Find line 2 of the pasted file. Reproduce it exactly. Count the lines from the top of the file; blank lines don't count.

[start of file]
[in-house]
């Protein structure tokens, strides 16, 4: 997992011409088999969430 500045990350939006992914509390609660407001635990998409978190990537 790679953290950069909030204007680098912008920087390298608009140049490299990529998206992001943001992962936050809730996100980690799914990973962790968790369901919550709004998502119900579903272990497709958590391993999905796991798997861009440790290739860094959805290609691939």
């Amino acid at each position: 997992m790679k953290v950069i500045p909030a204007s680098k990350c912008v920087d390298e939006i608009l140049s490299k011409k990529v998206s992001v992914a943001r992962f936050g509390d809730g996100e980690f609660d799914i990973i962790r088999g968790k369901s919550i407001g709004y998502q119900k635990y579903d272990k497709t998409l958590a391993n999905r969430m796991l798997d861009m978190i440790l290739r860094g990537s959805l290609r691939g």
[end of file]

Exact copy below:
């Protein structure tokens, strides 16, 4: 997992011409088999969430 500045990350939006992914509390609660407001635990998409978190990537 790679953290950069909030204007680098912008920087390298608009140049490299990529998206992001943001992962936050809730996100980690799914990973962790968790369901919550709004998502119900579903272990497709958590391993999905796991798997861009440790290739860094959805290609691939």